FIFA.com speaks with Canada’s Simeon Jackson.
“If you asked us before the competition got underway, we would have bit your hand off for this,” said Simeon Jackson about Canada’s current position in qualifying for the FIFA World Cup™, one game and one point away from the final hexagonal round. “We are exactly where we want to be.”
Jackson is something of an authority on getting where he wants to be. Born in sunny Kingston, Jamaica, he moved to the frosty suburbs of Toronto at age three with his family. He excelled at football. Failed early trials in England’s lower leagues didn’t slow the young Jackson down, it steeled his resolve, in fact. He moved in with his grandmother in South London and battled away in non-league football before moving all the way up the chain, with a preternatural perseverance, to the top flight, the Promised Land, the English Premier League, where he lines up for modest outfit Norwich City.
“I started from nothing, from scratch, I can tell you that much,” Jackson, a pacey striker who can play as an out-an-out No9 or drop back into the hole, told FIFA.com. “I worked my way up the from bottom,” he admitted, with a touch of modesty. “I’m very proud of where I’ve ended up; it was a long and hard road.
“There were a lot of times, more than I can say in the time we have, when I was ready to throw in the towel and go back to Canada,” he added. “One time I remember, I was released from Gillingham and I was nowhere, there was no future. I was gutted, but my family wouldn’t let me stop, they wouldn’t let me give up on my dream.”
Jackson worked behind the counter at a local McDonald’s in Croydon while he ground it out on the semi-pro circuit, until, in 2008, he was signed on a professional contract by Gillingham, one of the very same clubs that slammed the door in his face when he was a teenager. The striker helped guide them back up to the Football League. In 2010, aged 23, he was on the move again, this time to Norwich City, a club in the midst of its own meteoric rise, and he, fittingly, scored the goal that sent them into the Premier League.
“It’s hard to describe,” he said, trying to relate what it feels like to play at Anfield, at Old Trafford and all those cathedrals of football after his hard-scrabble beginnings. “The glamour, the big stadiums, the crowds, it makes you appreciate the little things on the way up even more. I had to work for everything I got, and I am a grateful man.”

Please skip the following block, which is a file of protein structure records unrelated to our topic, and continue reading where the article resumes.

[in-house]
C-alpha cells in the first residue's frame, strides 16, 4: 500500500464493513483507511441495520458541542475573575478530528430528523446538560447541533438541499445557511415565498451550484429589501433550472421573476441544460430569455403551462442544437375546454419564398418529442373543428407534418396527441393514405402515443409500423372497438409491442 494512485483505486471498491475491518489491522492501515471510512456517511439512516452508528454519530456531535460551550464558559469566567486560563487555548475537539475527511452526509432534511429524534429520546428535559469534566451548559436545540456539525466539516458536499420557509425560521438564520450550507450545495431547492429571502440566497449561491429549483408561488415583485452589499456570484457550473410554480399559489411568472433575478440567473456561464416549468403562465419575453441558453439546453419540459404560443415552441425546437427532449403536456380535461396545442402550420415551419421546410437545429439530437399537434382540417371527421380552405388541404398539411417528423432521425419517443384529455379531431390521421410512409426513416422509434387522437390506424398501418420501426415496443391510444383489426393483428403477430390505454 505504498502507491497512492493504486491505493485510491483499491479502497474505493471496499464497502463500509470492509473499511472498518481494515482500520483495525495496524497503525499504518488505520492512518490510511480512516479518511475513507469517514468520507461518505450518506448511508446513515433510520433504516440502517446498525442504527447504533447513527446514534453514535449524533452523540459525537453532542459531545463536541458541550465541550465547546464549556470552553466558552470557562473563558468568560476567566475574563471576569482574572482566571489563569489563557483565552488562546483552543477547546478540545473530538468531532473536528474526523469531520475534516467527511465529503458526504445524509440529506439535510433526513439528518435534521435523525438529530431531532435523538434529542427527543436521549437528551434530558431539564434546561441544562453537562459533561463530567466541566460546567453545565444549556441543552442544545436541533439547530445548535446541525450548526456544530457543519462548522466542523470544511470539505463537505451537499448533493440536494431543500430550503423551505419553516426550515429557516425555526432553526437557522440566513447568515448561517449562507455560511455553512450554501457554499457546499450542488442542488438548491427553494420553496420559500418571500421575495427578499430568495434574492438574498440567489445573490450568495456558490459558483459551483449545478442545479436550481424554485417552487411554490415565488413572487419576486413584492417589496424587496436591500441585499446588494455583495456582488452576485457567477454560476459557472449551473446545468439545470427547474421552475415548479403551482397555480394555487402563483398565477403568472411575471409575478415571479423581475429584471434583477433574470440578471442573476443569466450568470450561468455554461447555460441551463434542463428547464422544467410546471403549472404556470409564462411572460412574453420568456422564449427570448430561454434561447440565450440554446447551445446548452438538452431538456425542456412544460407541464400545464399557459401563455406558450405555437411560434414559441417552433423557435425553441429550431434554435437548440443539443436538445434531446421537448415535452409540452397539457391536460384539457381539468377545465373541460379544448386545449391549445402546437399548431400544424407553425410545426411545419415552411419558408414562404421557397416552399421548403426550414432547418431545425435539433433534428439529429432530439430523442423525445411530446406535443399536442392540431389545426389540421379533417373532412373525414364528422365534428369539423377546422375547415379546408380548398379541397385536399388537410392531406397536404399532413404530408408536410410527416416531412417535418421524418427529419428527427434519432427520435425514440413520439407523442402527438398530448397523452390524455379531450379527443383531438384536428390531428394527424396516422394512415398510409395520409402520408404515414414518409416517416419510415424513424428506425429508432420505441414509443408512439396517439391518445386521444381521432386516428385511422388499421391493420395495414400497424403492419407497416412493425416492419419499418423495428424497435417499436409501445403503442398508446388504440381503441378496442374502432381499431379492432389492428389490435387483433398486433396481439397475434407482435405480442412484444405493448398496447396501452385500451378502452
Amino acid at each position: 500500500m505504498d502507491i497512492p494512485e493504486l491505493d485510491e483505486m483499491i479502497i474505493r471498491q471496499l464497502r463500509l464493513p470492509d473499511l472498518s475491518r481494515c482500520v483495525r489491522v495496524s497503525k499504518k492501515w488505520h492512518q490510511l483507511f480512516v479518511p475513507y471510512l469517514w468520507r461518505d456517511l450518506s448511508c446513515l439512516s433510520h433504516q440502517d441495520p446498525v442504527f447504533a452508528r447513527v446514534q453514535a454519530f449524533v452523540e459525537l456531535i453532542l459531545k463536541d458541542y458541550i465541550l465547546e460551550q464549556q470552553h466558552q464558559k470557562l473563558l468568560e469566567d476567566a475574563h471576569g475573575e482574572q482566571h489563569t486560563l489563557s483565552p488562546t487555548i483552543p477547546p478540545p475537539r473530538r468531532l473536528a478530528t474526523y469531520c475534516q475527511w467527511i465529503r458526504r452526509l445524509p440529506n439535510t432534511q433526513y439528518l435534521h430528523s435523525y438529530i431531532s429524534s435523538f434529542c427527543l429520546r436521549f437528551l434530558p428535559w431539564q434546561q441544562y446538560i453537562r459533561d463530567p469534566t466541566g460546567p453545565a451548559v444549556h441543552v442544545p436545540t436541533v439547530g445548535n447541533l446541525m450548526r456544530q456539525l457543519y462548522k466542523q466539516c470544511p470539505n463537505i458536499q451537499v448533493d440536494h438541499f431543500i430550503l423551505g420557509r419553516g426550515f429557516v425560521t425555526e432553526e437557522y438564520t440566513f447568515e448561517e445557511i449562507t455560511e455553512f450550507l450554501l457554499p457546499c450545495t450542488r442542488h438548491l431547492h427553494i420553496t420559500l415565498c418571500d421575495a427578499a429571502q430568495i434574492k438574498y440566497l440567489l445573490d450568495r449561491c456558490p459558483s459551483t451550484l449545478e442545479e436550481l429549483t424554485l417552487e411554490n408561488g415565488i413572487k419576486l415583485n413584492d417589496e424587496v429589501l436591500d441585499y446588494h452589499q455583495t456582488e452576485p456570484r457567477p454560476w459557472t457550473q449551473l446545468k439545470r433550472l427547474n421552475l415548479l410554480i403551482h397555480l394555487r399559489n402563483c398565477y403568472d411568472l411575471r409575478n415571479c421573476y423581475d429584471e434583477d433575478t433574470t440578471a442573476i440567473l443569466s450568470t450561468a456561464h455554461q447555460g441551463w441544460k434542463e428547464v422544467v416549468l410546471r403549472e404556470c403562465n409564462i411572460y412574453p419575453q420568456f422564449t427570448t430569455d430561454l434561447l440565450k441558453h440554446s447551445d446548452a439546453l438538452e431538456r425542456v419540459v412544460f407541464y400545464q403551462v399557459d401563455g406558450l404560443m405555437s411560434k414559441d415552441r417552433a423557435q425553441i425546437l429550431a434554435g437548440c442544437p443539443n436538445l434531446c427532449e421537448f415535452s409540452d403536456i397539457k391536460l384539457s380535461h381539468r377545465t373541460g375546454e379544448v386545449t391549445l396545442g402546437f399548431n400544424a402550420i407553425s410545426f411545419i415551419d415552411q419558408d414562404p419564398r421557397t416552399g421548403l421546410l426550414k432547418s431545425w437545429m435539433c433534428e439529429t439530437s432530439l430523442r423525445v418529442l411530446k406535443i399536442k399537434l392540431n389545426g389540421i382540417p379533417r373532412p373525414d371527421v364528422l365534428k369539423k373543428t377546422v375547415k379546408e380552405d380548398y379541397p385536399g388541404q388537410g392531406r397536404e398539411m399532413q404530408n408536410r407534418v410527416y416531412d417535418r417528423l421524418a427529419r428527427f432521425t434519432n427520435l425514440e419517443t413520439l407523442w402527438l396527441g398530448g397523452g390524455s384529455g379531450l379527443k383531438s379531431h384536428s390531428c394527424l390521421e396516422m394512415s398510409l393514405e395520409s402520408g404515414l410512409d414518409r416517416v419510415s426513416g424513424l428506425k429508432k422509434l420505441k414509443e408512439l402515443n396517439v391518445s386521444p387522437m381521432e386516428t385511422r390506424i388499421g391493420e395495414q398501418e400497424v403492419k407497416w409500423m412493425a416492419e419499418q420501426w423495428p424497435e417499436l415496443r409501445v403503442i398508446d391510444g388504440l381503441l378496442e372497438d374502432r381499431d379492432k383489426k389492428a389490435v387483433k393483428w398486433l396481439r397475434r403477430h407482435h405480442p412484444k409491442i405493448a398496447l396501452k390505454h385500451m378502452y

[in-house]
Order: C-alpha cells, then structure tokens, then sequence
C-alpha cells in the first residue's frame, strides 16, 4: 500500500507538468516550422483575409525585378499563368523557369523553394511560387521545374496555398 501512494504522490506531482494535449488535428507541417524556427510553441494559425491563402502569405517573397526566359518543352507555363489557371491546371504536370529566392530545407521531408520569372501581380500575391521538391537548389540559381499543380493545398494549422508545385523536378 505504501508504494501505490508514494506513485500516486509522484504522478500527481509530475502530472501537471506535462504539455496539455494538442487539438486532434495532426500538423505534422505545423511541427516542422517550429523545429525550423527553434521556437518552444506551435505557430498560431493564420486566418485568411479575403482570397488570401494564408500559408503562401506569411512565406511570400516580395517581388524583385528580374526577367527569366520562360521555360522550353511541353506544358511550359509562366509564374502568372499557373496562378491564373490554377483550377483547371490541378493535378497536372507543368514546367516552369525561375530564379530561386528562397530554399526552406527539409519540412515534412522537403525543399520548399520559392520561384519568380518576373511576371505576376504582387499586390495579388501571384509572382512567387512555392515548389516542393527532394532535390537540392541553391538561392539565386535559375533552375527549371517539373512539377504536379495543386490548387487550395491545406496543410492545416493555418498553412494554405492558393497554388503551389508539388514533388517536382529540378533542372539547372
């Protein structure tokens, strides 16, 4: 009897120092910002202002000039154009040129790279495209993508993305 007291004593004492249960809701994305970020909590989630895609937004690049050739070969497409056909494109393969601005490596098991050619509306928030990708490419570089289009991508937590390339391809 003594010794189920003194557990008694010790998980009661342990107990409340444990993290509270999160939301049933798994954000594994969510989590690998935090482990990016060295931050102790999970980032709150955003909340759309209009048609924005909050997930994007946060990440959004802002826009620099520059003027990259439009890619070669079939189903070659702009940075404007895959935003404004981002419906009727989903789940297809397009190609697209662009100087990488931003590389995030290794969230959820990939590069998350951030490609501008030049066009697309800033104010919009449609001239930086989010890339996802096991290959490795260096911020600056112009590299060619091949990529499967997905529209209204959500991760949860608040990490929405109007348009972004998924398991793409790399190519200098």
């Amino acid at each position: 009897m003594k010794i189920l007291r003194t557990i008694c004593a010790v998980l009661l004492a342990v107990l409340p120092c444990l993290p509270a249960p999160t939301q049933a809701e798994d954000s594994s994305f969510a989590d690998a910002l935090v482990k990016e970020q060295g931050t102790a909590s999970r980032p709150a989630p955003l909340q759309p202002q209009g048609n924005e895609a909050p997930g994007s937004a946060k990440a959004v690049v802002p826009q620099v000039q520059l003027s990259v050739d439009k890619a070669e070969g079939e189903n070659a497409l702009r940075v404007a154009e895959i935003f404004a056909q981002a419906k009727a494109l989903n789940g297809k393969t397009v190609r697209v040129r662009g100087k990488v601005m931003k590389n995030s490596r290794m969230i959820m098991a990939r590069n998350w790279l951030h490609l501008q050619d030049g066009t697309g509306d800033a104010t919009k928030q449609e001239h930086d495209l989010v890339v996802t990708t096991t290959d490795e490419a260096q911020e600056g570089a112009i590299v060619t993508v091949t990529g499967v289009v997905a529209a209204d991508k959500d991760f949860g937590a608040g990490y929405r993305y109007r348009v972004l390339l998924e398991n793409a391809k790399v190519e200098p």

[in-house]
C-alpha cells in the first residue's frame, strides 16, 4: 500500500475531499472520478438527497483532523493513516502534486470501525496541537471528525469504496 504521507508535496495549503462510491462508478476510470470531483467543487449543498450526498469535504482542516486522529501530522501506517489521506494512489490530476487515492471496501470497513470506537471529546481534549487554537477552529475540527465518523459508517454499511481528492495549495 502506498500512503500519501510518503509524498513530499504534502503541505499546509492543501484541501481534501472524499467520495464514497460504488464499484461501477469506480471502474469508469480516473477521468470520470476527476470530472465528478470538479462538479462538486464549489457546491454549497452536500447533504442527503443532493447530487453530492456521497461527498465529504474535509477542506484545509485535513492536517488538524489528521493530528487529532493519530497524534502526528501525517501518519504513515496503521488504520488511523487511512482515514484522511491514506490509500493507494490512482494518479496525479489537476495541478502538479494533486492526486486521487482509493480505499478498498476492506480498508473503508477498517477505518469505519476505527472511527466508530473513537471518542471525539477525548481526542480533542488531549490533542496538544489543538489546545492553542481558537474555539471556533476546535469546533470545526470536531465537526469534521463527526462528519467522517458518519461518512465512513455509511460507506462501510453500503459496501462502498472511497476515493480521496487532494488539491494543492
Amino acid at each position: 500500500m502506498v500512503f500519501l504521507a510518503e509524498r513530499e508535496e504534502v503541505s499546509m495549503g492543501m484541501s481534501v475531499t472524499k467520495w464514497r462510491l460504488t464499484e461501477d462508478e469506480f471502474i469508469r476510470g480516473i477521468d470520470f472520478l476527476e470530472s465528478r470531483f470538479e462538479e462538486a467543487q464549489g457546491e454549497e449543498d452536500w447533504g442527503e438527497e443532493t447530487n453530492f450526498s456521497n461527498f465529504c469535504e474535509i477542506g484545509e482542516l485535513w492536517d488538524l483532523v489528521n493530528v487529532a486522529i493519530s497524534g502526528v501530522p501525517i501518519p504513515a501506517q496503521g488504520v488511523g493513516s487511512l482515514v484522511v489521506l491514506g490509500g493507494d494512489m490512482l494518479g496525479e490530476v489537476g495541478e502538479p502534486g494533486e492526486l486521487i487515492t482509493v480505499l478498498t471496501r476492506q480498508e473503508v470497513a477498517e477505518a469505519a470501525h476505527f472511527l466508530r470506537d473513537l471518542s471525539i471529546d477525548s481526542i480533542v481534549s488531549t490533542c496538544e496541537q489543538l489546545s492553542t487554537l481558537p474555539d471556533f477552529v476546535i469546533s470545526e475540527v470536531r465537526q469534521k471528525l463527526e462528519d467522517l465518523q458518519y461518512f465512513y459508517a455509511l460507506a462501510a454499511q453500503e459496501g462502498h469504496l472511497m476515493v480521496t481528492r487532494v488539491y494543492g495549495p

Now with 32 appearances and six goals to his name for Canada, the lively and likable Jackson is hoping to take another step up the ladder. “Now I want to achieve success on the international stage,” he said.
A point in San Pedro Sula
After beating Cuba 3:0 on Friday 12 October, the Canadians – who last qualified for a world finals back in 1986 – need a win or a draw in their final game on the road in Honduras to book their place in the final, six-team round of CONCACAF qualifying.
“We’ve done well just to get to this stage,” said Jackson, voted Canada’s player of the year in 2009. “We’ve gone to some tough places and come away with results. We just need to keep fighting like we have done, because that’s why we are where we are.
While the Canadians have done well, they have not exactly been clinical in front of goal, scoring only five goals in five games (with three coming in that win against an understrength, eliminated and demoralised Cuba). “It’s true, we haven’t scored very many, but we’ve made a lot of chances and get into good positions, so when you do that, things have a tendency of going your way,” added Jackson, who has yet to hit the net in the semi-final round.
“We just need to get the job done,” Jackson added, a seriousness edging into his voice. “We’ve got some momentum and pride and the time is now to show what we’re all about.”
Canada Soccer outlines return to soccer guidelines. The return to soccer guidelines provide member organizations with a five-step process, including a checklist of weighted questions known as the Return to Soccer Assessment Tool.